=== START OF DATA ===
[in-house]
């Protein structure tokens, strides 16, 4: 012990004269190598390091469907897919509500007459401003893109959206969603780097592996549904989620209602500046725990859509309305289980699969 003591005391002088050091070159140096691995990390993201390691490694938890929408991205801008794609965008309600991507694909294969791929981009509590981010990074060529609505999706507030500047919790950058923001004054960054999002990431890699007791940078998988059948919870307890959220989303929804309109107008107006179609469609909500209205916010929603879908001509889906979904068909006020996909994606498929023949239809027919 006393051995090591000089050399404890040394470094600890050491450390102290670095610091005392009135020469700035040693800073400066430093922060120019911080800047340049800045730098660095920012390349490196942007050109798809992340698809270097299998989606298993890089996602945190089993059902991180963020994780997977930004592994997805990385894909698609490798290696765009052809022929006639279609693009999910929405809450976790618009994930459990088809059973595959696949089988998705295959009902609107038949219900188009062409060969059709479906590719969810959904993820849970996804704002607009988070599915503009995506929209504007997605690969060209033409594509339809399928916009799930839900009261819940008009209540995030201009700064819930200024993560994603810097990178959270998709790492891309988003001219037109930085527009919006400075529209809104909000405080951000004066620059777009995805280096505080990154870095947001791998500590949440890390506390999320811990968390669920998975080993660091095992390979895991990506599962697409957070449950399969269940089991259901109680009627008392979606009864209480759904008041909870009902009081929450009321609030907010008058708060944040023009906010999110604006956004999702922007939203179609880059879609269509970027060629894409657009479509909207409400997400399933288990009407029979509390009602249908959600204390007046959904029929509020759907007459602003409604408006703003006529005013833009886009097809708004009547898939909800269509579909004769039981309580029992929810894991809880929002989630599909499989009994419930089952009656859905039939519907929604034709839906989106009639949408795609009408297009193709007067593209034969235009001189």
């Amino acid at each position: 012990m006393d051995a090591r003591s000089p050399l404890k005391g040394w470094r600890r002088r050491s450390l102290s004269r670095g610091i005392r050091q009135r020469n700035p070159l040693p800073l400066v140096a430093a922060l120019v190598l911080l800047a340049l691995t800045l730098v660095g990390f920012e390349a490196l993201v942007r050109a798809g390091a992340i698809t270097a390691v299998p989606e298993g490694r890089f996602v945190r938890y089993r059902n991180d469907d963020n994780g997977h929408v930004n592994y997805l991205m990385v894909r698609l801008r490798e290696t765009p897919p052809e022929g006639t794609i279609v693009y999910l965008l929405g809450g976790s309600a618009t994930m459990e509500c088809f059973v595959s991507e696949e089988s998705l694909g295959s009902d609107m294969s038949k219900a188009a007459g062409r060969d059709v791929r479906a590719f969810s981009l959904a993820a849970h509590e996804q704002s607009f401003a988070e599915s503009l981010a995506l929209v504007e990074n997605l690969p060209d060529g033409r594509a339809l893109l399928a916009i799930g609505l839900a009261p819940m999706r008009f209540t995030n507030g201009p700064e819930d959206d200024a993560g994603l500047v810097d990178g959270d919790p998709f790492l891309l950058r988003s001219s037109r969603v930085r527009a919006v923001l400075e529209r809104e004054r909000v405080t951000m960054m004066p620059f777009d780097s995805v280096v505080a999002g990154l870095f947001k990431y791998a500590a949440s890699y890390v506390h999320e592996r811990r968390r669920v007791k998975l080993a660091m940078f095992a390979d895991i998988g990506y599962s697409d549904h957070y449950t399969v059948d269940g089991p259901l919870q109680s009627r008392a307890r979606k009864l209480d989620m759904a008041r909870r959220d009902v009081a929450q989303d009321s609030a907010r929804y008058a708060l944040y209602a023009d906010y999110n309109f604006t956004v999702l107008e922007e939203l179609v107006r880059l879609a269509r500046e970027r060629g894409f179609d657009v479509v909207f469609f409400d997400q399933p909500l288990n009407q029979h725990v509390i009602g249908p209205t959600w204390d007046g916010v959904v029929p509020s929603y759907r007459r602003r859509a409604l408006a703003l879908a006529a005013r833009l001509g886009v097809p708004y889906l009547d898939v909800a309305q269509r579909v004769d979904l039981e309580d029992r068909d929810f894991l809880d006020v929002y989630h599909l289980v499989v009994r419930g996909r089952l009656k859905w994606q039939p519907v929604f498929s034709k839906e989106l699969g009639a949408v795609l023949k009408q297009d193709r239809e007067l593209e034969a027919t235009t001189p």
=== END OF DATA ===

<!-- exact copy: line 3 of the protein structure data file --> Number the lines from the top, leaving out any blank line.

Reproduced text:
């Amino acid at each position: 012990m006393d051995a090591r003591s000089p050399l404890k005391g040394w470094r600890r002088r050491s450390l102290s004269r670095g610091i005392r050091q009135r020469n700035p070159l040693p800073l400066v140096a430093a922060l120019v190598l911080l800047a340049l691995t800045l730098v660095g990390f920012e390349a490196l993201v942007r050109a798809g390091a992340i698809t270097a390691v299998p989606e298993g490694r890089f996602v945190r938890y089993r059902n991180d469907d963020n994780g997977h929408v930004n592994y997805l991205m990385v894909r698609l801008r490798e290696t765009p897919p052809e022929g006639t794609i279609v693009y999910l965008l929405g809450g976790s309600a618009t994930m459990e509500c088809f059973v595959s991507e696949e089988s998705l694909g295959s009902d609107m294969s038949k219900a188009a007459g062409r060969d059709v791929r479906a590719f969810s981009l959904a993820a849970h509590e996804q704002s607009f401003a988070e599915s503009l981010a995506l929209v504007e990074n997605l690969p060209d060529g033409r594509a339809l893109l399928a916009i799930g609505l839900a009261p819940m999706r008009f209540t995030n507030g201009p700064e819930d959206d200024a993560g994603l500047v810097d990178g959270d919790p998709f790492l891309l950058r988003s001219s037109r969603v930085r527009a919006v923001l400075e529209r809104e004054r909000v405080t951000m960054m004066p620059f777009d780097s995805v280096v505080a999002g990154l870095f947001k990431y791998a500590a949440s890699y890390v506390h999320e592996r811990r968390r669920v007791k998975l080993a660091m940078f095992a390979d895991i998988g990506y599962s697409d549904h957070y449950t399969v059948d269940g089991p259901l919870q109680s009627r008392a307890r979606k009864l209480d989620m759904a008041r909870r959220d009902v009081a929450q989303d009321s609030a907010r929804y008058a708060l944040y209602a023009d906010y999110n309109f604006t956004v999702l107008e922007e939203l179609v107006r880059l879609a269509r500046e970027r060629g894409f179609d657009v479509v909207f469609f409400d997400q399933p909500l288990n009407q029979h725990v509390i009602g249908p209205t959600w204390d007046g916010v959904v029929p509020s929603y759907r007459r602003r859509a409604l408006a703003l879908a006529a005013r833009l001509g886009v097809p708004y889906l009547d898939v909800a309305q269509r579909v004769d979904l039981e309580d029992r068909d929810f894991l809880d006020v929002y989630h599909l289980v499989v009994r419930g996909r089952l009656k859905w994606q039939p519907v929604f498929s034709k839906e989106l699969g009639a949408v795609l023949k009408q297009d193709r239809e007067l593209e034969a027919t235009t001189p």